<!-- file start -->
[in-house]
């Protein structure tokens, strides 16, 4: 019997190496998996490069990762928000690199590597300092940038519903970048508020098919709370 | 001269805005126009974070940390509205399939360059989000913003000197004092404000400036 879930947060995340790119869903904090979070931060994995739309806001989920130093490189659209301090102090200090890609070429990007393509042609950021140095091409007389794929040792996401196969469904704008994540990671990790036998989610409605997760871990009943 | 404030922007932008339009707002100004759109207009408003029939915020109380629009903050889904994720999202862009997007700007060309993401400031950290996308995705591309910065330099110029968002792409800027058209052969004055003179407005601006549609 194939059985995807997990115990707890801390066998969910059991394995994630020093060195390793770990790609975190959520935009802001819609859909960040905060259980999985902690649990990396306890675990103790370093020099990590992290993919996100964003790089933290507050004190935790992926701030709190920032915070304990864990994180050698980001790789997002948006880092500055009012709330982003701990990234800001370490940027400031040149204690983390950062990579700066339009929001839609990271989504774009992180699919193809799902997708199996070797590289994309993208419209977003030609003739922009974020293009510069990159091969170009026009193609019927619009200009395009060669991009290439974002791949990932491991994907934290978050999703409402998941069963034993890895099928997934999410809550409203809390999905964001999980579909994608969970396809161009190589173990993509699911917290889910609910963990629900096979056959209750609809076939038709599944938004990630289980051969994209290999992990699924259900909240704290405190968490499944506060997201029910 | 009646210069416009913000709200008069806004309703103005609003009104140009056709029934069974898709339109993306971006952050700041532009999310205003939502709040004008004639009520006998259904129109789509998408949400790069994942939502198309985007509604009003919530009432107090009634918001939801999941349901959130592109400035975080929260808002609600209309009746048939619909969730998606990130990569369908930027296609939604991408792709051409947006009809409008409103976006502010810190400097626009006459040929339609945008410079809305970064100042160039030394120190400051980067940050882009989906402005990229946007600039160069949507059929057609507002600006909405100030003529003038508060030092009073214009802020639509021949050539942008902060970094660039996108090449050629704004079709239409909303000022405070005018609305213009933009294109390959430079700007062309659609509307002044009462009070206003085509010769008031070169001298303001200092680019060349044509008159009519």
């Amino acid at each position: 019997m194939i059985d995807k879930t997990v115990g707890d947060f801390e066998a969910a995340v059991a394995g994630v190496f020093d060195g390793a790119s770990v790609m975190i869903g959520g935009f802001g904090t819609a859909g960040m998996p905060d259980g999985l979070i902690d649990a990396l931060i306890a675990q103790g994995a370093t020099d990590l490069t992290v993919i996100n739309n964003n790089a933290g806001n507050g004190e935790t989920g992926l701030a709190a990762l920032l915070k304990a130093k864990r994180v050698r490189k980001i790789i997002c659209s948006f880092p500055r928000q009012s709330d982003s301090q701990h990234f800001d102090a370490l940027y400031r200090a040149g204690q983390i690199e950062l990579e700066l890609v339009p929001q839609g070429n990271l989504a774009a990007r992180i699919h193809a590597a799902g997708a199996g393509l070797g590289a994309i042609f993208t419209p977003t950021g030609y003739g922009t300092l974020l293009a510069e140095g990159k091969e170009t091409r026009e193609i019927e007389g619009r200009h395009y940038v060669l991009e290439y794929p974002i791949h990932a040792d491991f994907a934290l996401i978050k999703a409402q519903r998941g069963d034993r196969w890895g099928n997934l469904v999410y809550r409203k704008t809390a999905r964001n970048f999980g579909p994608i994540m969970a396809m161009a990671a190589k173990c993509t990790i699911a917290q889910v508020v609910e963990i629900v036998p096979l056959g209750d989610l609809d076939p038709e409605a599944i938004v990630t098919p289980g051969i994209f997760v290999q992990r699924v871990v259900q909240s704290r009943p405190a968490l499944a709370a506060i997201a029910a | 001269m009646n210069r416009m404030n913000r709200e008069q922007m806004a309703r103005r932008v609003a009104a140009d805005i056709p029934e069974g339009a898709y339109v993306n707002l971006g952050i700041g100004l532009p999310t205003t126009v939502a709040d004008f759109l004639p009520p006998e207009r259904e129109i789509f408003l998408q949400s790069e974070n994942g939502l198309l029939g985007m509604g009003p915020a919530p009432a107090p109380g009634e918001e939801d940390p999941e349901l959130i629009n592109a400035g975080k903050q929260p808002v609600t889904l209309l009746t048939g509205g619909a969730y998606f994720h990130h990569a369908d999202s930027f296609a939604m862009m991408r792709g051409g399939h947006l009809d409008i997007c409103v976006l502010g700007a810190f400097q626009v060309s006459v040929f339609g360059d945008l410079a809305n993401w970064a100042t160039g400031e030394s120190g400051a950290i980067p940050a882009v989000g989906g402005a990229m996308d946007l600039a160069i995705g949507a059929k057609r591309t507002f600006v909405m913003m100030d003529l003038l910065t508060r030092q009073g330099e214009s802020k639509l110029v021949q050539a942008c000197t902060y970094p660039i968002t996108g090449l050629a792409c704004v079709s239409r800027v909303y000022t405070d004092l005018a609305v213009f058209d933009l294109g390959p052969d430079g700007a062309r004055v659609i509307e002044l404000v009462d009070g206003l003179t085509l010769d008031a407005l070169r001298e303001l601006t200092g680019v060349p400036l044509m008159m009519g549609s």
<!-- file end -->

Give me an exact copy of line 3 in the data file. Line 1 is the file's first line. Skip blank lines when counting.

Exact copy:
């Amino acid at each position: 019997m194939i059985d995807k879930t997990v115990g707890d947060f801390e066998a969910a995340v059991a394995g994630v190496f020093d060195g390793a790119s770990v790609m975190i869903g959520g935009f802001g904090t819609a859909g960040m998996p905060d259980g999985l979070i902690d649990a990396l931060i306890a675990q103790g994995a370093t020099d990590l490069t992290v993919i996100n739309n964003n790089a933290g806001n507050g004190e935790t989920g992926l701030a709190a990762l920032l915070k304990a130093k864990r994180v050698r490189k980001i790789i997002c659209s948006f880092p500055r928000q009012s709330d982003s301090q701990h990234f800001d102090a370490l940027y400031r200090a040149g204690q983390i690199e950062l990579e700066l890609v339009p929001q839609g070429n990271l989504a774009a990007r992180i699919h193809a590597a799902g997708a199996g393509l070797g590289a994309i042609f993208t419209p977003t950021g030609y003739g922009t300092l974020l293009a510069e140095g990159k091969e170009t091409r026009e193609i019927e007389g619009r200009h395009y940038v060669l991009e290439y794929p974002i791949h990932a040792d491991f994907a934290l996401i978050k999703a409402q519903r998941g069963d034993r196969w890895g099928n997934l469904v999410y809550r409203k704008t809390a999905r964001n970048f999980g579909p994608i994540m969970a396809m161009a990671a190589k173990c993509t990790i699911a917290q889910v508020v609910e963990i629900v036998p096979l056959g209750d989610l609809d076939p038709e409605a599944i938004v990630t098919p289980g051969i994209f997760v290999q992990r699924v871990v259900q909240s704290r009943p405190a968490l499944a709370a506060i997201a029910a | 001269m009646n210069r416009m404030n913000r709200e008069q922007m806004a309703r103005r932008v609003a009104a140009d805005i056709p029934e069974g339009a898709y339109v993306n707002l971006g952050i700041g100004l532009p999310t205003t126009v939502a709040d004008f759109l004639p009520p006998e207009r259904e129109i789509f408003l998408q949400s790069e974070n994942g939502l198309l029939g985007m509604g009003p915020a919530p009432a107090p109380g009634e918001e939801d940390p999941e349901l959130i629009n592109a400035g975080k903050q929260p808002v609600t889904l209309l009746t048939g509205g619909a969730y998606f994720h990130h990569a369908d999202s930027f296609a939604m862009m991408r792709g051409g399939h947006l009809d409008i997007c409103v976006l502010g700007a810190f400097q626009v060309s006459v040929f339609g360059d945008l410079a809305n993401w970064a100042t160039g400031e030394s120190g400051a950290i980067p940050a882009v989000g989906g402005a990229m996308d946007l600039a160069i995705g949507a059929k057609r591309t507002f600006v909405m913003m100030d003529l003038l910065t508060r030092q009073g330099e214009s802020k639509l110029v021949q050539a942008c000197t902060y970094p660039i968002t996108g090449l050629a792409c704004v079709s239409r800027v909303y000022t405070d004092l005018a609305v213009f058209d933009l294109g390959p052969d430079g700007a062309r004055v659609i509307e002044l404000v009462d009070g206003l003179t085509l010769d008031a407005l070169r001298e303001l601006t200092g680019v060349p400036l044509m008159m009519g549609s």